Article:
In Monday’s latest instalment, “Shock Value,” we were introduced to scientists who performed experiments on their fellow human beings in the interest of education. This isn’t a new trope on TV, film, or real life, but the Kingstons brought it into sharp, and creepy focus. Add to that the re-appearance of Dorothy Ernst and her plan for George, and “Shock Value” was a disturbing story.

We conducted an email interview with Maureen Jennings to get her take on Monday’s episode.

How did the main storyline for “Shock Value” come about? Was it inspired by anything in particular?
Maureen Jennings: Two main things. A few years ago, I came across a wonderful book called Fear, written in 1893 by an Italian doctor named Angelo Mosso, who was keen to understand the interactions between our bodies and emotions. He measured the respiration and heart rate of his subject and how a gun fired behind them affected these. He also developed an early version of the lie detector. We’ve used that in a couple of early episodes with Murdoch as the subject. It is a fascinating topic that we are still exploring. For me, a direct offshoot of the issue is what motivates us to pursue tasks, praise, or punishment? I’m all for praise, myself. Also, I was very interested in the notorious experiments of Stanley Milgram in the 1960s. He concluded that people were very susceptible to those they saw as authorities and surrendered their own judgments even when asked to do something that they believed was causing another person pain.

This is one of the darker episodes of Murdoch Mysteries and pretty darn scary. Do you relish the spookier, scarier storylines?
MJ: Not me. I’m a wimp. Blame the writer’s room.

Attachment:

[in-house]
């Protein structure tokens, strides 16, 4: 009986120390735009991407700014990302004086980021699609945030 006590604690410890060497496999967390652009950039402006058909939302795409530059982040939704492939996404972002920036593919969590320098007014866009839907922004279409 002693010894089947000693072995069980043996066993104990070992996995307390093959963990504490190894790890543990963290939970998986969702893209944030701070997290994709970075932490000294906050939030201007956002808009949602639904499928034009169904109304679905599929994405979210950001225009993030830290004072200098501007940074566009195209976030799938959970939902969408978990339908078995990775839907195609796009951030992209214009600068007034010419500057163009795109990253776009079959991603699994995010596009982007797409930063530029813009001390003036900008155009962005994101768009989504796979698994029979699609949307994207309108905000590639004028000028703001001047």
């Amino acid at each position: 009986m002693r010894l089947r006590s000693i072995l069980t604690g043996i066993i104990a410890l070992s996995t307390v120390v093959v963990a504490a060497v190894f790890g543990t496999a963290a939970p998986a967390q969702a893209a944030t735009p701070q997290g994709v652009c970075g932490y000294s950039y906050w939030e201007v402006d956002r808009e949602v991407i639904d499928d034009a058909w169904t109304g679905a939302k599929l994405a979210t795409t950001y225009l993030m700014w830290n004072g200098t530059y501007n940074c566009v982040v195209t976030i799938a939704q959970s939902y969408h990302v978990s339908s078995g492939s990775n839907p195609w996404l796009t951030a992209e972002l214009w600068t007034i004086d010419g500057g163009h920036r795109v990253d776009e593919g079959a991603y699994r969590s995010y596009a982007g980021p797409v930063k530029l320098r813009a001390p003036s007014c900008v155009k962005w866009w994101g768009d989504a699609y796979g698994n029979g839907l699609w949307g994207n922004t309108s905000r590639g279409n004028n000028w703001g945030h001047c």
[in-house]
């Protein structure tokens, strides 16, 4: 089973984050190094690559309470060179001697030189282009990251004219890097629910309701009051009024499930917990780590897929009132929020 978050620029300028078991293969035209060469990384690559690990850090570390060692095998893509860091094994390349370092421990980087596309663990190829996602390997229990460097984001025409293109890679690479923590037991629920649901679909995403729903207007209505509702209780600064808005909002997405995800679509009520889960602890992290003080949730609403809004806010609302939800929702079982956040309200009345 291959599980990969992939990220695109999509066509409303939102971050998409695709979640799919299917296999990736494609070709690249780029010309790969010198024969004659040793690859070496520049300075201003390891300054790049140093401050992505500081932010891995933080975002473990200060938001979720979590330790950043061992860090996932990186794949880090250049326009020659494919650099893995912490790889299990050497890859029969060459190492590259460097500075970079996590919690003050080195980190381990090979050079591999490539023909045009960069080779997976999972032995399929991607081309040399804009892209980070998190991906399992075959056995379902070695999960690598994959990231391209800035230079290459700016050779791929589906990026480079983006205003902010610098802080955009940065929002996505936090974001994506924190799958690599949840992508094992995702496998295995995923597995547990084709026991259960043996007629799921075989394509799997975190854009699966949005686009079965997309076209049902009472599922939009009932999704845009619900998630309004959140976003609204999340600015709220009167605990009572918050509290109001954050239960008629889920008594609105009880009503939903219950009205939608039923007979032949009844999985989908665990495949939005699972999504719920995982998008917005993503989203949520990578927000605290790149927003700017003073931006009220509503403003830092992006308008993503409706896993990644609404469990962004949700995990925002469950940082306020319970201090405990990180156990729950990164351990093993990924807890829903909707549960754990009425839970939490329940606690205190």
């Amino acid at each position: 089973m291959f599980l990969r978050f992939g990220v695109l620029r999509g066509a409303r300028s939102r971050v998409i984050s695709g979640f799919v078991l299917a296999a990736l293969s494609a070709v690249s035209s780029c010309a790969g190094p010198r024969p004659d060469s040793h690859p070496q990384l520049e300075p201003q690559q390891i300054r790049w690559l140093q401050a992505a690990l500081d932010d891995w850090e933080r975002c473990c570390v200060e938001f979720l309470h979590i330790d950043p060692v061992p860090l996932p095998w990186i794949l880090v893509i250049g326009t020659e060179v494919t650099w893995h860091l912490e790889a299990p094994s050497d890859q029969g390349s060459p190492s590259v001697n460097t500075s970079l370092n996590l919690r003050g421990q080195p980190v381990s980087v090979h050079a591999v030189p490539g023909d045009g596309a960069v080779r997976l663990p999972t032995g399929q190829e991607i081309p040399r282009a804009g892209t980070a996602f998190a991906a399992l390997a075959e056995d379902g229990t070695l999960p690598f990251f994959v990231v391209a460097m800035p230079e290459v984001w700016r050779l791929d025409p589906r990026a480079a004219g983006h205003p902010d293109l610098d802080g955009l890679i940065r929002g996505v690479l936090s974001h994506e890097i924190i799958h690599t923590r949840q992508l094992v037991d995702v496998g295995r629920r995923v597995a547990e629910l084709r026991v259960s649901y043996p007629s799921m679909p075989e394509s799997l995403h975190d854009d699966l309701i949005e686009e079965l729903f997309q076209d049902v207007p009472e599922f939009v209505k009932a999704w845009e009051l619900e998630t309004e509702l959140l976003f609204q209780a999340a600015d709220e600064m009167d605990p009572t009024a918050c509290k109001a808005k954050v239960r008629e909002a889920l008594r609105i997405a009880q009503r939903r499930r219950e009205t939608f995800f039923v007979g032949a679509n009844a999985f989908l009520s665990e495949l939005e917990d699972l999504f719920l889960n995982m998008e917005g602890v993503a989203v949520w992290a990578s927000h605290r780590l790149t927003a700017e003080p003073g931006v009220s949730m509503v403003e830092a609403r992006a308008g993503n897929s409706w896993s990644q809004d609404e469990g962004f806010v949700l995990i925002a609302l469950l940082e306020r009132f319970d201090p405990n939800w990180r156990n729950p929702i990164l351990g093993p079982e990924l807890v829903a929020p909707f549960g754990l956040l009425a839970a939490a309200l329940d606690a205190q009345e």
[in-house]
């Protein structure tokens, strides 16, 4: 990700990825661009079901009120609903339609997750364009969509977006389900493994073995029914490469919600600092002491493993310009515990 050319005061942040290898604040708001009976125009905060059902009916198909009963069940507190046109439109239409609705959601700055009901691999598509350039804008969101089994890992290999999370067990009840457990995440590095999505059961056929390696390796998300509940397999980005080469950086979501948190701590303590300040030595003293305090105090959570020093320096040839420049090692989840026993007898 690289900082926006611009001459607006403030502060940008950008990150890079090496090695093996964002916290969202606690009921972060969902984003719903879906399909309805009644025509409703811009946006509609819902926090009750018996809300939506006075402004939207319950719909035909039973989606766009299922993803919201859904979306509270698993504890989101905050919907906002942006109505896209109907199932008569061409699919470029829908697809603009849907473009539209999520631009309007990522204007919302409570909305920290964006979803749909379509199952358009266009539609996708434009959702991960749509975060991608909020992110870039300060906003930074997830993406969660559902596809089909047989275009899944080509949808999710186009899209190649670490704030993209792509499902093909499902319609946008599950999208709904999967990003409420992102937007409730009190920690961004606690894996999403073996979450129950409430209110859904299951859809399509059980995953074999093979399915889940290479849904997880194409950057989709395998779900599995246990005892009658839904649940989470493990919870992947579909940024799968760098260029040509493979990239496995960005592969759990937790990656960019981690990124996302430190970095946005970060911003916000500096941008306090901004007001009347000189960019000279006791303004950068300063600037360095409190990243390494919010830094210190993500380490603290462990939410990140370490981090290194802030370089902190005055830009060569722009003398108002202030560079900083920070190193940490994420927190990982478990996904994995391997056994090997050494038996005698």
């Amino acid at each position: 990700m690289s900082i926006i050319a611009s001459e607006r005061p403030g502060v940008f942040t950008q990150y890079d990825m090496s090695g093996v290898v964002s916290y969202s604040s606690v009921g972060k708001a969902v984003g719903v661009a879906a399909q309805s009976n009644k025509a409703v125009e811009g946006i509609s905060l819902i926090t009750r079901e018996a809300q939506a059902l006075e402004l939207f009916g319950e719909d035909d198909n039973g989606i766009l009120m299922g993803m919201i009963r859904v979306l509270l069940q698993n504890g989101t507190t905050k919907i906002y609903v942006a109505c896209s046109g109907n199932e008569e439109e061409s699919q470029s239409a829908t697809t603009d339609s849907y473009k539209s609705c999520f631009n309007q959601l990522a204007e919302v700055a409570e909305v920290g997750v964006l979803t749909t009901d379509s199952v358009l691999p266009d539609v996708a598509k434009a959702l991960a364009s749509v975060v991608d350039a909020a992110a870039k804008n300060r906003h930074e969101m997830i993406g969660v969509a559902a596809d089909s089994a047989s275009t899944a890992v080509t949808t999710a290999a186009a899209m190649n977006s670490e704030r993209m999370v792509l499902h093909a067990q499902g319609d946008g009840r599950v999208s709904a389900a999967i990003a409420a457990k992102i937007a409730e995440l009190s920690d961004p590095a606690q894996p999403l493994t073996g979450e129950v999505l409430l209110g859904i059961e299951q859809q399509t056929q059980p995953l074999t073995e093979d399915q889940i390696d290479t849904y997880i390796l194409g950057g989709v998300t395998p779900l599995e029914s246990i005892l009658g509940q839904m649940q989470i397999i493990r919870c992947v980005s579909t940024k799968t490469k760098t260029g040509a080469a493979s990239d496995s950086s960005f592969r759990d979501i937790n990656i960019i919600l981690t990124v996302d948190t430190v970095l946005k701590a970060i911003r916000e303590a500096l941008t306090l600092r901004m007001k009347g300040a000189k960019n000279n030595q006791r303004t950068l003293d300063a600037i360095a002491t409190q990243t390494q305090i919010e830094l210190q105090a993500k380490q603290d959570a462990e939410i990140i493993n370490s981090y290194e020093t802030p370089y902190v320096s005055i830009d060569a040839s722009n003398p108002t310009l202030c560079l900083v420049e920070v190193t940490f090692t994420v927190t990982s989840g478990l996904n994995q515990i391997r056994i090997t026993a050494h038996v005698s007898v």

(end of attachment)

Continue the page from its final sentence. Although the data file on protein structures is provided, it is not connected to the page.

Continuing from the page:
Did the pandemic affect how you wrote this episode or is writing a Murdoch Mysteries episode more of a solitary affair for you anyway?
MJ: Pre-COVID-19, we had a fun second story about basketball and we were hoping to lure one of our fabulous Raptors to come and do a cameo. It had to be dropped. FOR NOW.

There are always little things in Murdoch episodes that made me smile. Brackenreid explaining why he was eating an apple is one of them. Do you enjoy writing tidbits, knowing the fans will enjoy them as well?
MJ: I especially like historically related bits. For instance, the origin of the term basketball. (Naismith using peach baskets to catch the balls.

And we got yet another peek at William liking things “just so” when he measured the apple and banana slices for uniformity. I loved that detail.
MJ: He’d drive me crazy.

The Kingstons may be some of the most dangerous people we’ve met on Murdoch Mysteries. They use manipulation to test the human condition. Who was the inspiration for them?
MJ: Sort of the Kinseys from the 50s. The Kinsey Reports. All serious scientists who conduct experiments must have obsessive natures and coldness at the centre. But hey, we owe them a lot.

The secondary story worries me. It seems like George is going to be framed as insane and perhaps be the victim of revenge. Can you comment on that?
MJ: Keep watching.

Murdoch Mysteries airs Mondays at 8 p.m. on CBC.

Image courtesy of CBC.

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Preview: Discovery’s Mud Mountain Haulers is a dangerous good time